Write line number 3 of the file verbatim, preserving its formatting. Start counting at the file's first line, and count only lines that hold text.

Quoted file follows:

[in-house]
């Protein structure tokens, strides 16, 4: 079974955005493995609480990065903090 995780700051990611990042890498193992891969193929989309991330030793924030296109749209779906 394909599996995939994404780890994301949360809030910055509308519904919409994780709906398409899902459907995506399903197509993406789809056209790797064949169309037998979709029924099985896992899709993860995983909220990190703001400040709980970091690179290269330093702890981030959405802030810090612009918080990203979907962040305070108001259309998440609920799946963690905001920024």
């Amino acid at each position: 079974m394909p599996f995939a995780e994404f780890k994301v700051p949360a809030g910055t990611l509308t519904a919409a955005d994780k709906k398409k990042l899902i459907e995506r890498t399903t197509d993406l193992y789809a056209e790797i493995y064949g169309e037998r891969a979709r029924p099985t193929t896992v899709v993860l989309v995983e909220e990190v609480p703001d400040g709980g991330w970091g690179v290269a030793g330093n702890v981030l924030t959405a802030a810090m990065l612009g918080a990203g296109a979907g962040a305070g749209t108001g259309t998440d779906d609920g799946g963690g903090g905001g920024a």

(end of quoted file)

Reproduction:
């Amino acid at each position: 079974m394909p599996f995939a995780e994404f780890k994301v700051p949360a809030g910055t990611l509308t519904a919409a955005d994780k709906k398409k990042l899902i459907e995506r890498t399903t197509d993406l193992y789809a056209e790797i493995y064949g169309e037998r891969a979709r029924p099985t193929t896992v899709v993860l989309v995983e909220e990190v609480p703001d400040g709980g991330w970091g690179v290269a030793g330093n702890v981030l924030t959405a802030a810090m990065l612009g918080a990203g296109a979907g962040a305070g749209t108001g259309t998440d779906d609920g799946g963690g903090g905001g920024a």